Maria Sharapova Announces Retirement from Tennis
(February 26, 2020) Five-time major winner, 32-year-old Maria Sharapova announced her retirement on Wednesday with articles in both Vanity Fair
“Looking back now, I realize that tennis has been my mountain. My path has been filled with valleys and detours, but the views from its peak were incredible. After 28 years and five Grand Slam titles, though, I’m ready to scale another mountain—to compete on a different type of terrain.”
“There are a few simple things I’m really looking forward to: A sense of stillness with my family. Lingering over a morning cup of coffee. Unexpected weekend getaways. Workouts of my choice (hello, dance class!),” she said.
“Tennis showed me the world—and it showed me what I was made of. It’s how I tested myself and how I measured my growth. And so in whatever I might choose for my next chapter, my next mountain, I’ll still be pushing. I’ll still be climbing. I’ll still be growing.”
Sharapova was just the sixth woman in the Open Era to win the career Grand Slam, winning all four majors, she won the French Open twice.
At the 2016 Australian Open, Sharapova tested positive for the newly banned drug meldonium. She appealed her two-year suspension and returned to the tour in 2017. Since her return, her best showing at a major was one quarterfinal.
The Russian’s last match came last month at the Australian Open where she lost in the first round to Donna Vekic in straight sets. She leaves the tour ranked 373rd in the world.
Tennis showed me the world—and it showed me what I was made of. It’s how I tested myself and how I measured my growth. And so in whatever I might choose for my next chapter, my next mountain, I’ll still be pushing. I’ll still be climbing. I’ll still be growing. pic.twitter.com/kkOiJmXuln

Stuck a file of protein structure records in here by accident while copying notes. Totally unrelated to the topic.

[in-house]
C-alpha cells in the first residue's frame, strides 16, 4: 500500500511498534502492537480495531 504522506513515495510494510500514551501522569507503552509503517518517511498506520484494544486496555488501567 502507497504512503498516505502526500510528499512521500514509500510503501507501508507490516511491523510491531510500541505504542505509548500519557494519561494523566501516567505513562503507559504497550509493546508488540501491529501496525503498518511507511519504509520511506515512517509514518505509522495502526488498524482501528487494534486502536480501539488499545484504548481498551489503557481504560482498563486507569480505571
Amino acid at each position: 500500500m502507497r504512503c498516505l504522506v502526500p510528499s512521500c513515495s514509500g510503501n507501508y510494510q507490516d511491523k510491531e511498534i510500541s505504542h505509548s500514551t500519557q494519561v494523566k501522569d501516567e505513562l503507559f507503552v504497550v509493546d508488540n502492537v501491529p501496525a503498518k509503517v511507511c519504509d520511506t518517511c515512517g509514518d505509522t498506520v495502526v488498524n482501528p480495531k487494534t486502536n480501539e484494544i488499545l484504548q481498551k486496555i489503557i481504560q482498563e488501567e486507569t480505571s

— Maria Sharapova (@MariaSharapova) February 26, 2020
Maria Sharapova – key statistics and notable achievements from the WTA:
· Spent 21 weeks as WTA World No.1 – First ascended to top spot week of August 22, 2005. At 18 years 125 days, remains the fifth youngest woman to reach No.1 (after Hingis, Seles, Austin and Graf)
· Posted 10 Top 10 season finishes – 2004-08, 2011-15 (including nine Top 5 finishes)
· Winner of 36 singles titles from 59 finals – Third among active players for titles (behind S.Williams and V.Williams) and 15th on Open Era list; also won three doubles titles
· Won at least one singles title 13 years straight from 2003 until 2015, a streak only bettered by Graf, Navratilova and Evert
· Five-time Grand Slam champion from 10 major finals – 2004 Wimbledon (d. S.Williams in F), 2006 US Open, 2008 Australian Open (d. Ivanovic in F), 2012 Roland Garros (d. Errani in F to complete career Grand Slam), 2014 Roland Garros (d. Halep in F); victory at Wimbledon made her the second Russian woman to win a Grand Slam title, after Myskina at 2004 Roland Garros
· WTA Finals singles champion – Won event on debut at Los Angeles in 2004 (d. S.Williams in F); qualified for the season finale on nine occasions and was also a two-time runner-up (2007, 2012)
· Olympic silver medalist – London 2012 (l. S.Williams in F)
· Posted 98 wins over Top 10 opponents – Including seven wins over reigning No.1s. En route to winning the 2006 US Open title, defeated World No.1 Mauresmo in SF and World No.2 Henin in F
· Fed Cup highlights – Made debut for Russia in 2008 quarterfinal round with further nominations in 2011, 2012 and 2015 for a 7-1 singles record; went 2-0 vs. Czech Republic in 2015 final (tie won by Czechs, 3-2)
· Prize money of $38,777,962 – Third on all-time list (behind S.Williams and V.Williams)
· WTA Awards – Most Impressive Newcomer (2003), Most Improved Player (2004), Player of the Year (2004)
· Professional milestones – First pro event contested was ITF/Sarasota, FL-USA in 2001; made WTA main draw debut as a wild card at 2003 Indian Wells. Won final title at Tianjin Open in October 2017